In the days immediately following the show of solidarity on the tenth anniversary of 9/11, the Port Authority and Governor Cuomo retreated to one corner and Mayor Bloomberg and the Sept 11 Memorial and Museum Foundation to another over accusations of $300 million in cost overruns that neither party has agreed to pay. Construction of the museum has ground to a halt decreasing the likelihood that the Museum will open next year as promised. On December 15, the Governor told Albany radio host Fred Dicker that the Port Authority was “on the verge” of suing the Foundation. The PA charged that the Foundation has not provided $156 million for infrastructure costs and has subsequently not reimbursed the Authority for awarded contracts since immediately after the anniversary. On the radio show, Cuomo said $300 million was owed to the PA, an amount said to include newly revised project costs as well as money already spent on infrastructure. In a statement, Michael Frazier, the foundation’s spokesperson, said, “The 9/ll Memorial has met every funding commitment. There is no validity to the Port Authority’s claim; in fact, as recently as yesterday this claim was half of this amount. The Memorial has a counterclaim against the Port totaling more than $140 million. The Mayor clarified all of this today.” In a rebuttal made at a news conference on Friday at a Bronx elementary school, Mayor Bloomberg said, “We don’t owe anything.” While noting that the city is working with PA to resolve the issue, he added, “It’s hard to see us getting to a courtroom, but if it has to go there, it has to go there.” A source familiar with the situation said that there is a $300-500 million bill lurking and unaccounted for, but that it has to do with site-wide security costs. At issue as well is the dedicated task force assembled by former PA head Chris Ward to cut through previous disagreements, which may have been disbanded when the new director Patrick Foye took over. Whether the city or the Port Authority is responsible for escalating security costs seems unclear. With a virtual halt in construction, Frazier said in a phone call that the timely completion of the Museum is endangered. “The Museum was next in line to be completed before Towers Four and even One. What’s really at stake now are all the items and donations by family members and others that were entrusted to us to preserve but are now in storage and in jeopardy.”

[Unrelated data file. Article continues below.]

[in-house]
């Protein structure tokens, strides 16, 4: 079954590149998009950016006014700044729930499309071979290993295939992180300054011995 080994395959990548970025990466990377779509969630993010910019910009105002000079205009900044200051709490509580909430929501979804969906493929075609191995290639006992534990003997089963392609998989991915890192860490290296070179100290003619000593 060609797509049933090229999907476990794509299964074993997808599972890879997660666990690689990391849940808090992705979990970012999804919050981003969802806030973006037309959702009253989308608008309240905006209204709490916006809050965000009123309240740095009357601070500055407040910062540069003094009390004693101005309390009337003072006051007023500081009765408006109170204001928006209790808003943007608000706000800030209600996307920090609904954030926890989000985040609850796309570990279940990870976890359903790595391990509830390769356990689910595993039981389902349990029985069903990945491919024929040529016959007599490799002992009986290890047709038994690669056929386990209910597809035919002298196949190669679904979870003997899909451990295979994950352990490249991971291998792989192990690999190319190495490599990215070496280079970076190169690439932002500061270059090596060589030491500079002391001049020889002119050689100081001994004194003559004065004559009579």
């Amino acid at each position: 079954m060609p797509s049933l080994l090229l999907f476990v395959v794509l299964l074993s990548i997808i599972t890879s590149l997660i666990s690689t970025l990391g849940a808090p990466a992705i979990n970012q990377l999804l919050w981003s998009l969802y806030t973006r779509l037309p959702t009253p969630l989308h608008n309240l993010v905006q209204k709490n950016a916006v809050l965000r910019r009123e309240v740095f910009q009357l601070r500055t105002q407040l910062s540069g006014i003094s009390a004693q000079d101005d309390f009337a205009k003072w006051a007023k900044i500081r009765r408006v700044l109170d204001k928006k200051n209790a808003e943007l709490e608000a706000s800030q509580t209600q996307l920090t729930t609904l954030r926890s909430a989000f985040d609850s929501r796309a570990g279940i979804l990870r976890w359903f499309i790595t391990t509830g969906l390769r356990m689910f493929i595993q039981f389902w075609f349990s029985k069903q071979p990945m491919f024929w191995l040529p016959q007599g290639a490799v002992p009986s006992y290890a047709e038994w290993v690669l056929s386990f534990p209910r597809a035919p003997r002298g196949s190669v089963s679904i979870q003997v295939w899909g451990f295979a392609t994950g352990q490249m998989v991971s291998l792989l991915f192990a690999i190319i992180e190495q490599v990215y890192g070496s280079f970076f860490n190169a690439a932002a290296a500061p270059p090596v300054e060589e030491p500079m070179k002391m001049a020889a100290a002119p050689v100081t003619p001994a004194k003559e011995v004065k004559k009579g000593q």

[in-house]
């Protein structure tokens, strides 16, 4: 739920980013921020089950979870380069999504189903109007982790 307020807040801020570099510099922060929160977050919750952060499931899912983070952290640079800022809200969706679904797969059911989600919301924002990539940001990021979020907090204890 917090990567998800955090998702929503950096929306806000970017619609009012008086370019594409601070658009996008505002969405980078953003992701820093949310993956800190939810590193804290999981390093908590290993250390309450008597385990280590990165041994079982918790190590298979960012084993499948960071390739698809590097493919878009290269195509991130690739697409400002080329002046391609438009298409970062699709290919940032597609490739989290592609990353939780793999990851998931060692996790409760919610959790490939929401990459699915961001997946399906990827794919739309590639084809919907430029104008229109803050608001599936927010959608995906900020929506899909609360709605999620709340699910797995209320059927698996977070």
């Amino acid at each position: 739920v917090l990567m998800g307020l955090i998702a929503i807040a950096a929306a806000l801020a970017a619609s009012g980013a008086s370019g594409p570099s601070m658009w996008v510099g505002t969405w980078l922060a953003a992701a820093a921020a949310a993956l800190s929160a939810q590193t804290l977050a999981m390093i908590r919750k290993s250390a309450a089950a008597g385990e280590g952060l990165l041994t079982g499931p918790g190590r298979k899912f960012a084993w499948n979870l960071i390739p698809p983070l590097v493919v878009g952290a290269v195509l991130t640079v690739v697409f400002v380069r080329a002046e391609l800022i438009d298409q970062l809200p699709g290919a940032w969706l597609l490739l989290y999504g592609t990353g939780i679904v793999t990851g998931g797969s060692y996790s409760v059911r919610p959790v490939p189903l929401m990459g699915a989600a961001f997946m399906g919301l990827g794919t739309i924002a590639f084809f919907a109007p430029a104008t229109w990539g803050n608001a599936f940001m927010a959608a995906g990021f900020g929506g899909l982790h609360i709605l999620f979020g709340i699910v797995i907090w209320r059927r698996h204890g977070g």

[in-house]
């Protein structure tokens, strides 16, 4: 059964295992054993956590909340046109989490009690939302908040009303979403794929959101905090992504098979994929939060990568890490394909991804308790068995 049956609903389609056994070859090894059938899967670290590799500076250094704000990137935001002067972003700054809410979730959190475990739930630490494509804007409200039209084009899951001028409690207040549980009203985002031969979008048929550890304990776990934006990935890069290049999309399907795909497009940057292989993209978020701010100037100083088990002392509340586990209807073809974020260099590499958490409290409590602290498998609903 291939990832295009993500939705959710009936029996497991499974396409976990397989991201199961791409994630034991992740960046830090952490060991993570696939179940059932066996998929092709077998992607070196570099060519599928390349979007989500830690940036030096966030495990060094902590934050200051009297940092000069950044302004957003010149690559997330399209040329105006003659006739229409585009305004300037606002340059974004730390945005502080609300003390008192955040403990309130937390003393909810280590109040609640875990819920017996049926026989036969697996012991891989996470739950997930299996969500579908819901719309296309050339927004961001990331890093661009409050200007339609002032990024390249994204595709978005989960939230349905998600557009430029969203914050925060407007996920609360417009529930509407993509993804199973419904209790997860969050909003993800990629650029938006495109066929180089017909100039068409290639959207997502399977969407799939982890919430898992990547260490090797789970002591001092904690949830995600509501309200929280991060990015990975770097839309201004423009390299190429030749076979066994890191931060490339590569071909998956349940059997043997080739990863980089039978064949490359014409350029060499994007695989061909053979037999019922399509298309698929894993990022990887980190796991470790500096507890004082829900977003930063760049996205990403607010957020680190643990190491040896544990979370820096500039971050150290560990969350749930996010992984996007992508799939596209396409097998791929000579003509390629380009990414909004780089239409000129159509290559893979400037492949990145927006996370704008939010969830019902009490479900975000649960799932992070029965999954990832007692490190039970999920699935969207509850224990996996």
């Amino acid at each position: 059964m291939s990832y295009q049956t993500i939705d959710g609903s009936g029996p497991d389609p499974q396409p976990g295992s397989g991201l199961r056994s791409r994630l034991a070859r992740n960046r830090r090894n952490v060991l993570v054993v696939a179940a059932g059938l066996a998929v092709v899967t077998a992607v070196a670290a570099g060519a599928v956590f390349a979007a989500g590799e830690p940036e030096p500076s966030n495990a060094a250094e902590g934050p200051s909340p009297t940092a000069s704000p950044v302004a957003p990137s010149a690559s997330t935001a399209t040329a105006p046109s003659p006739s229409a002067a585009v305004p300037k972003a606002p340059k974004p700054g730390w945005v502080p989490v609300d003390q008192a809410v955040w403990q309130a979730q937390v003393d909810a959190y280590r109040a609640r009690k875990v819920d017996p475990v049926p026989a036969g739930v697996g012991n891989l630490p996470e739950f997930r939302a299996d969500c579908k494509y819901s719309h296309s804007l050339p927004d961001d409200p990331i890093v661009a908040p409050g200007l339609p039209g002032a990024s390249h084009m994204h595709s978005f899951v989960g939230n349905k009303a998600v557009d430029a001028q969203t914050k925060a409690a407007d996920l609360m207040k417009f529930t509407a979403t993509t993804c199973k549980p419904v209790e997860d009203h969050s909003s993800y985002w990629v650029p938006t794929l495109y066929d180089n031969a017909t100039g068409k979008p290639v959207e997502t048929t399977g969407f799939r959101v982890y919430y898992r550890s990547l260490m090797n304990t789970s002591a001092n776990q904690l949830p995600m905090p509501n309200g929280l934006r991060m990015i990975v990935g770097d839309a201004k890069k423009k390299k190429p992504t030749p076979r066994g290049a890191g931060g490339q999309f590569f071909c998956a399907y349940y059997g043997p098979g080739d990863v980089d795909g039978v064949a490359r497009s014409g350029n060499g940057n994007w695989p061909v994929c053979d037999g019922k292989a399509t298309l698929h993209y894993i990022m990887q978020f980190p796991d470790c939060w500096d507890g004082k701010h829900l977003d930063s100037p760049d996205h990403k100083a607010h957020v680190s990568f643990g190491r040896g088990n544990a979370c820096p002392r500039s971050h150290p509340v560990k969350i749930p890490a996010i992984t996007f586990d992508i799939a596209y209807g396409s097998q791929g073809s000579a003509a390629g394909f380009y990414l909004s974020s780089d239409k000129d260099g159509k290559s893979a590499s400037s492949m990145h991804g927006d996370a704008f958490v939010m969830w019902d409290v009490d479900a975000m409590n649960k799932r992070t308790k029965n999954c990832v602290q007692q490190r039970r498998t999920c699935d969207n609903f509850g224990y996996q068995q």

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Slideshow> WTC Memorial at Night

Last Friday, AN went to the 9/11 Memorial, without a press pass, an official tour guide, or a hard hat. We went as a neighbor and experienced the place as any other visitor might. First, we attempted to get our ticket online. After checking the availability on Tuesday, we dithered, and by Wednesday online tickets were gone. But at the temporary exhibition space on Liberty Street, and a manager told us that a $20 ticket to the museum would get us into the memorial without reservations. After skipping the exhibition, we went through a series of checkpoints akin to international travel at JFK. The experience was a sobering reminder of one of the many aftereffects resulting from the attacks. Everything metal had to be removed and placed into an x-ray machine, but shoes did not have to be taken off. The staff at the metal detectors were stern and efficient. The line moved swiftly. At the following two or three additional checkpoints, administrators became friendlier. On entering the plaza, the public was set free. Watching the crowd interact with the space was almost as intriguing as memorial itself. Boy scout troops scampered, parents called out, as the crowd headed toward the South Pool where they clustered for a first glimpse. The recreational mood dissipated as the crowd dispersed and began to walk around the pool. The scale began to take root and voices lowered. By the time they reached Snøhetta's pavilion, more than a few visitors seemed disoriented. Several gazed through the glass at original World Trade columns and wondered aloud if this was in fact where the towers once stood. Others explained that the pools were the footprints. Again, the crowd regrouped and conversed, before separating and drifting off to the next pool. The light on the original column was in fact among the warmest light on the plaza. The the pool's lighting felt as cool as the water itself--stark but not sterile. The lamppost columns spread throughout the plaza in slim vertical gestures, so that the temporary incandescent  washing the World Trade columns provided an oddly warm punctuation to the entire site.